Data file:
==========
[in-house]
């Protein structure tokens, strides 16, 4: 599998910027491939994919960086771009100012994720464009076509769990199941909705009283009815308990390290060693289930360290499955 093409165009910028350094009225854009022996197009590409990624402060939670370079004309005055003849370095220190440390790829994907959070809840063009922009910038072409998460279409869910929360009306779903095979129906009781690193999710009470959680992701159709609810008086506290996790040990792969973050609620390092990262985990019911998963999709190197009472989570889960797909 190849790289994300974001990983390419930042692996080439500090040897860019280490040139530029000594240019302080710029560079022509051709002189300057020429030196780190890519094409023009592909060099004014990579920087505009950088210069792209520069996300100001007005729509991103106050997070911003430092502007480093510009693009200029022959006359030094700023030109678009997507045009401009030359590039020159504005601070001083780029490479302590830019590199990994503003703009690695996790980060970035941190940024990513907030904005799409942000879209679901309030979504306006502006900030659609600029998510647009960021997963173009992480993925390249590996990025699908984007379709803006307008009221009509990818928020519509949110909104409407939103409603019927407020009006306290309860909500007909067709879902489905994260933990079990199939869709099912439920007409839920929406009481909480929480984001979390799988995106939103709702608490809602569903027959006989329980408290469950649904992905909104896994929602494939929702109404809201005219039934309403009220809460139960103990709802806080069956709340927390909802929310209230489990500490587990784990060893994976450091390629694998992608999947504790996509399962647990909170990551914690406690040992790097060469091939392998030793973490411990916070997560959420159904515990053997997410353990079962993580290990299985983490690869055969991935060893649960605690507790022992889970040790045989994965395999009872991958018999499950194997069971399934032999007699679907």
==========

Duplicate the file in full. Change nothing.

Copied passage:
[in-house]
């Protein structure tokens, strides 16, 4: 599998910027491939994919960086771009100012994720464009076509769990199941909705009283009815308990390290060693289930360290499955 093409165009910028350094009225854009022996197009590409990624402060939670370079004309005055003849370095220190440390790829994907959070809840063009922009910038072409998460279409869910929360009306779903095979129906009781690193999710009470959680992701159709609810008086506290996790040990792969973050609620390092990262985990019911998963999709190197009472989570889960797909 190849790289994300974001990983390419930042692996080439500090040897860019280490040139530029000594240019302080710029560079022509051709002189300057020429030196780190890519094409023009592909060099004014990579920087505009950088210069792209520069996300100001007005729509991103106050997070911003430092502007480093510009693009200029022959006359030094700023030109678009997507045009401009030359590039020159504005601070001083780029490479302590830019590199990994503003703009690695996790980060970035941190940024990513907030904005799409942000879209679901309030979504306006502006900030659609600029998510647009960021997963173009992480993925390249590996990025699908984007379709803006307008009221009509990818928020519509949110909104409407939103409603019927407020009006306290309860909500007909067709879902489905994260933990079990199939869709099912439920007409839920929406009481909480929480984001979390799988995106939103709702608490809602569903027959006989329980408290469950649904992905909104896994929602494939929702109404809201005219039934309403009220809460139960103990709802806080069956709340927390909802929310209230489990500490587990784990060893994976450091390629694998992608999947504790996509399962647990909170990551914690406690040992790097060469091939392998030793973490411990916070997560959420159904515990053997997410353990079962993580290990299985983490690869055969991935060893649960605690507790022992889970040790045989994965395999009872991958018999499950194997069971399934032999007699679907």